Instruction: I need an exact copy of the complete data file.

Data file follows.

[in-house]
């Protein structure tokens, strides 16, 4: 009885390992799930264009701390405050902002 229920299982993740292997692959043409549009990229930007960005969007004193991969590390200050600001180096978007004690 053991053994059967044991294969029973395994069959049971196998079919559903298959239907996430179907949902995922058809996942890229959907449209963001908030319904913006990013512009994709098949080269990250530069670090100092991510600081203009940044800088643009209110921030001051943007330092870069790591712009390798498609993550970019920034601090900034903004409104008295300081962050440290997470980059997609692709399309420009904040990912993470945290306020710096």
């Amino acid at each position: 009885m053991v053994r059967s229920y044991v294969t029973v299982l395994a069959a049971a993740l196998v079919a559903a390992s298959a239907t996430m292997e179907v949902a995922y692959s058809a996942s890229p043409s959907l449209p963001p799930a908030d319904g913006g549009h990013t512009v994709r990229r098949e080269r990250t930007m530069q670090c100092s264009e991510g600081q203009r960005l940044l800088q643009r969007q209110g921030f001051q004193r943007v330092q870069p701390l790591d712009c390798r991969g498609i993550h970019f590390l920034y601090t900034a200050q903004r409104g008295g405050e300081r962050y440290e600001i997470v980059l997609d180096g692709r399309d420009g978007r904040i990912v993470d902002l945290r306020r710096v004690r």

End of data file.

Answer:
[in-house]
């Protein structure tokens, strides 16, 4: 009885390992799930264009701390405050902002 229920299982993740292997692959043409549009990229930007960005969007004193991969590390200050600001180096978007004690 053991053994059967044991294969029973395994069959049971196998079919559903298959239907996430179907949902995922058809996942890229959907449209963001908030319904913006990013512009994709098949080269990250530069670090100092991510600081203009940044800088643009209110921030001051943007330092870069790591712009390798498609993550970019920034601090900034903004409104008295300081962050440290997470980059997609692709399309420009904040990912993470945290306020710096």
């Amino acid at each position: 009885m053991v053994r059967s229920y044991v294969t029973v299982l395994a069959a049971a993740l196998v079919a559903a390992s298959a239907t996430m292997e179907v949902a995922y692959s058809a996942s890229p043409s959907l449209p963001p799930a908030d319904g913006g549009h990013t512009v994709r990229r098949e080269r990250t930007m530069q670090c100092s264009e991510g600081q203009r960005l940044l800088q643009r969007q209110g921030f001051q004193r943007v330092q870069p701390l790591d712009c390798r991969g498609i993550h970019f590390l920034y601090t900034a200050q903004r409104g008295g405050e300081r962050y440290e600001i997470v980059l997609d180096g692709r399309d420009g978007r904040i990912v993470d902002l945290r306020r710096v004690r």